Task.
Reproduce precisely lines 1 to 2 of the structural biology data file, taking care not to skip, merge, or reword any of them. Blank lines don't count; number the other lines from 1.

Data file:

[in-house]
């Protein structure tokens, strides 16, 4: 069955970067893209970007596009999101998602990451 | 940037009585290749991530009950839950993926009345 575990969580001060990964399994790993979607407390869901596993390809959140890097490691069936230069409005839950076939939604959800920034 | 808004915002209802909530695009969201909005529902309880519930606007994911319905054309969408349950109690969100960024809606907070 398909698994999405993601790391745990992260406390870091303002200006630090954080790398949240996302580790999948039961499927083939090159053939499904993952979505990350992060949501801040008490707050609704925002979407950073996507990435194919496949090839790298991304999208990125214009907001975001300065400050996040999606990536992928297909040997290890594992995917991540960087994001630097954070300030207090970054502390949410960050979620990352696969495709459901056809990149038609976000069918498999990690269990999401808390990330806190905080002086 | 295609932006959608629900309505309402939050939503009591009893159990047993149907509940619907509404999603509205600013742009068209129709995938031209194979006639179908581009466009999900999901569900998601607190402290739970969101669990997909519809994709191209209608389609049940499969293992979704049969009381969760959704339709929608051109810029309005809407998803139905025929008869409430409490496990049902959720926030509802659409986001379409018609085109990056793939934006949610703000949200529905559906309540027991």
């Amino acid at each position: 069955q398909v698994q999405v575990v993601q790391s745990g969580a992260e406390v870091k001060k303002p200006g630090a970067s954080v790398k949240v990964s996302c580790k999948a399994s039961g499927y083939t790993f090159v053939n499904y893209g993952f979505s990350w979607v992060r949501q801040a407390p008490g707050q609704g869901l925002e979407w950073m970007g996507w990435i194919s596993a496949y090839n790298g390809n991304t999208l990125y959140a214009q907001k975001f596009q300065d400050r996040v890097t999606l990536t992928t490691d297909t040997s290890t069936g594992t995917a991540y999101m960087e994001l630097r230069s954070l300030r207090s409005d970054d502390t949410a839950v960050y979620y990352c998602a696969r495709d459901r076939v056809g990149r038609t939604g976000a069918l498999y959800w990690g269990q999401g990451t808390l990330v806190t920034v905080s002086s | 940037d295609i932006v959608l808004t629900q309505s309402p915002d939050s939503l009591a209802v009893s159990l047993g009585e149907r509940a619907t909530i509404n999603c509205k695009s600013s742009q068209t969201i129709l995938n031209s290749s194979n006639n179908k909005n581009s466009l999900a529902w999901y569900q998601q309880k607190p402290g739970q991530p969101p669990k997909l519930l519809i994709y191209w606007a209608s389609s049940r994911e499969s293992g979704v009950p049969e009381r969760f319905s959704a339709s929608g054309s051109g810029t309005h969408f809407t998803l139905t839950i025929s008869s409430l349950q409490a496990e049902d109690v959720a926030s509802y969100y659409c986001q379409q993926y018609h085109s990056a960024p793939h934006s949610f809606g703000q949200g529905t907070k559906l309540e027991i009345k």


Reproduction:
[in-house]
């Protein structure tokens, strides 16, 4: 069955970067893209970007596009999101998602990451 | 940037009585290749991530009950839950993926009345 575990969580001060990964399994790993979607407390869901596993390809959140890097490691069936230069409005839950076939939604959800920034 | 808004915002209802909530695009969201909005529902309880519930606007994911319905054309969408349950109690969100960024809606907070 398909698994999405993601790391745990992260406390870091303002200006630090954080790398949240996302580790999948039961499927083939090159053939499904993952979505990350992060949501801040008490707050609704925002979407950073996507990435194919496949090839790298991304999208990125214009907001975001300065400050996040999606990536992928297909040997290890594992995917991540960087994001630097954070300030207090970054502390949410960050979620990352696969495709459901056809990149038609976000069918498999990690269990999401808390990330806190905080002086 | 295609932006959608629900309505309402939050939503009591009893159990047993149907509940619907509404999603509205600013742009068209129709995938031209194979006639179908581009466009999900999901569900998601607190402290739970969101669990997909519809994709191209209608389609049940499969293992979704049969009381969760959704339709929608051109810029309005809407998803139905025929008869409430409490496990049902959720926030509802659409986001379409018609085109990056793939934006949610703000949200529905559906309540027991």